Thursday, January 27, 2011

Chris Dahlgren's Mystic Maze

Bassist-jazz composer Chris Dahlgren has done something different. His new album Mystic Maze (jazzwerkstatt 088) brings together a crack small-ensemble gathering of jazzmen to perform his ultramodern music. And overlaying that is a recitation of some critic's poisonous anti-modern bashing of the music of Bartok.

At first I was annoyed by the recitation. It distracted from what was going on musically, I thought. I still do think that, but on the other hand the critical text is so venomous and off-the-wall that I now think it rather funny.

What's good about this album though is the music, which has a sort of third-stream abstractness about it, a sort of long-phrased quasi-twelve-tone feel that relates in part to the later music of Anthony Braxton without having recourse to Braxtonian phraseology per se. The lines go on--and over, under and in-between there is improvisation and, usually, pulse.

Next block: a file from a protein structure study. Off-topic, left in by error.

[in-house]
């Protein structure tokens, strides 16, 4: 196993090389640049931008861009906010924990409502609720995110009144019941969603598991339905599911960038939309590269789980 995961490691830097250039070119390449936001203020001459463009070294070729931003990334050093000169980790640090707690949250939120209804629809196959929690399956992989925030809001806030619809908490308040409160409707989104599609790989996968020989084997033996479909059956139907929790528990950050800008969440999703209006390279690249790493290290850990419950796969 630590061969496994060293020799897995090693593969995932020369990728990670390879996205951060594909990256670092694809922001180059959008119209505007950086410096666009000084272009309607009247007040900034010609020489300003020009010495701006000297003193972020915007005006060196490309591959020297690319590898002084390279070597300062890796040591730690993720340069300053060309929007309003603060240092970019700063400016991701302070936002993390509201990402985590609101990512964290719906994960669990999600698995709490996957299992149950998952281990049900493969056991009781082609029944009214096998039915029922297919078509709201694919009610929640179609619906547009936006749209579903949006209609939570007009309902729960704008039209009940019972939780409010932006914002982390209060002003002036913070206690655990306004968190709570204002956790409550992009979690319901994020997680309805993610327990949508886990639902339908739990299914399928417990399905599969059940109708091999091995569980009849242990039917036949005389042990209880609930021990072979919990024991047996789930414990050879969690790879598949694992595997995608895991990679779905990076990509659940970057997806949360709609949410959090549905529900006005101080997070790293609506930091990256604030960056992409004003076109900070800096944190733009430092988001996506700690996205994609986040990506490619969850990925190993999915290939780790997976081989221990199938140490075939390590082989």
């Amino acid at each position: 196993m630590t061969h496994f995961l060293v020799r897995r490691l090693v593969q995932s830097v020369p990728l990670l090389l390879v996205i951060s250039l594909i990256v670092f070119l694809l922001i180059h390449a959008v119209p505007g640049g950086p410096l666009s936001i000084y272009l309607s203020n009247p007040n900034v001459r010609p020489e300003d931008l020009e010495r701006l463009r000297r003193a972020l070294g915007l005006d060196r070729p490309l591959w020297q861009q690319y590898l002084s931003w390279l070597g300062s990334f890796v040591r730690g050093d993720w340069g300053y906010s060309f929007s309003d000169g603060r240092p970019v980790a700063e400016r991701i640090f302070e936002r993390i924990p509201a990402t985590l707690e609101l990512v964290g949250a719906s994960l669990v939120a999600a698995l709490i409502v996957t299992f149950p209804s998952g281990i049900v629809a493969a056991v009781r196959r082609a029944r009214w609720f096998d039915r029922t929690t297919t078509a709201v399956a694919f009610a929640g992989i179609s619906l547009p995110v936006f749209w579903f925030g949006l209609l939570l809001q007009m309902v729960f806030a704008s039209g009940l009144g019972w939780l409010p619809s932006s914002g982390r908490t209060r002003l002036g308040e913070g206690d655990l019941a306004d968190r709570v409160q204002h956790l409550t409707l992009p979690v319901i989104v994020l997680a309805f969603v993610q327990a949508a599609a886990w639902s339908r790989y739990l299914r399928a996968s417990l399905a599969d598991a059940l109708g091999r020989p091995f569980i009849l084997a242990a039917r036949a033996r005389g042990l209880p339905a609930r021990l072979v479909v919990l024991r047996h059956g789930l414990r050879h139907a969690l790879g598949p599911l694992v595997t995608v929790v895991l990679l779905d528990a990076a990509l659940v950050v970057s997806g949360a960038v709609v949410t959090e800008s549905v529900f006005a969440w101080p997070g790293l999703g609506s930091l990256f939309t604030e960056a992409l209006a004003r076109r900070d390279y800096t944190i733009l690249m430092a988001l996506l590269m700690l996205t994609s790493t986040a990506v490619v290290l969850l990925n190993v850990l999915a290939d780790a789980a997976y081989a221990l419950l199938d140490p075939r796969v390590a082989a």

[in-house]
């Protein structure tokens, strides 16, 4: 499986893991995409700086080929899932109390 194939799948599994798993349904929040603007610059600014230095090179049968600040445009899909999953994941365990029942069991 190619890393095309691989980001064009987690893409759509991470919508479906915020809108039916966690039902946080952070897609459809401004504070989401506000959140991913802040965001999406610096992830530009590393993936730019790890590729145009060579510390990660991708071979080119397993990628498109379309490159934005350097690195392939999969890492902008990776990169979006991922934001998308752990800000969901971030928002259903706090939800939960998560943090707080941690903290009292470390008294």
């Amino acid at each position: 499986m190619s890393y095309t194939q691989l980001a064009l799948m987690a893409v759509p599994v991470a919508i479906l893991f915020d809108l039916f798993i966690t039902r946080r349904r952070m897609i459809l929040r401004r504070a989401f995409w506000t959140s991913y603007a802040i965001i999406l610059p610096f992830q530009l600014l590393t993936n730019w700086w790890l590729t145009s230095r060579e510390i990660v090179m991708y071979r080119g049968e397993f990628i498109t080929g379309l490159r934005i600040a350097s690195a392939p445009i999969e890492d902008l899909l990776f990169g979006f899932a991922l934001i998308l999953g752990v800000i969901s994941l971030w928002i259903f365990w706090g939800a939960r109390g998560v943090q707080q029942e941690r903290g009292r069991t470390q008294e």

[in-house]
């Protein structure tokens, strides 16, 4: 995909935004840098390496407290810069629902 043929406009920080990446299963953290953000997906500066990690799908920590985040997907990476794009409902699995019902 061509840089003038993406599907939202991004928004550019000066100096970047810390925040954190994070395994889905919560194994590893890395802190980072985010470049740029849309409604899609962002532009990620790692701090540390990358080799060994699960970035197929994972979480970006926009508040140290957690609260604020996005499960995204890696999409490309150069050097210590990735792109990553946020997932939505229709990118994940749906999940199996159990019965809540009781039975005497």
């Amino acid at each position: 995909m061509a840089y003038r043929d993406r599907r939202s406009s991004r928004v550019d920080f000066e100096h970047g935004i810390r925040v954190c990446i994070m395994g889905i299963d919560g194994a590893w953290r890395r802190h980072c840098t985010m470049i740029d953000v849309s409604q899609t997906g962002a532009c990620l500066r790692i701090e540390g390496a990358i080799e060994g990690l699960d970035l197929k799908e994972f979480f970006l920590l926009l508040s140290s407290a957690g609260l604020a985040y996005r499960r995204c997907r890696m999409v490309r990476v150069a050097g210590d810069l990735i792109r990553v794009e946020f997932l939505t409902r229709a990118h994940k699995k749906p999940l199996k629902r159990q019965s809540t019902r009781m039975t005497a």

It's a bracing set of pieces, like a dive into an ice-cold stream after hours in an Indian sweat-house.

The participants--Dahlgren, Antonis Anissegos, Eric Schaefer, Gebhart Ullmann and Christian Weidner--all do a great job interpreting the music, adding the looseness and flourish of avant jazz.

In the end, the recitation is integrated well into the pieces. And the music is very, very interesting.

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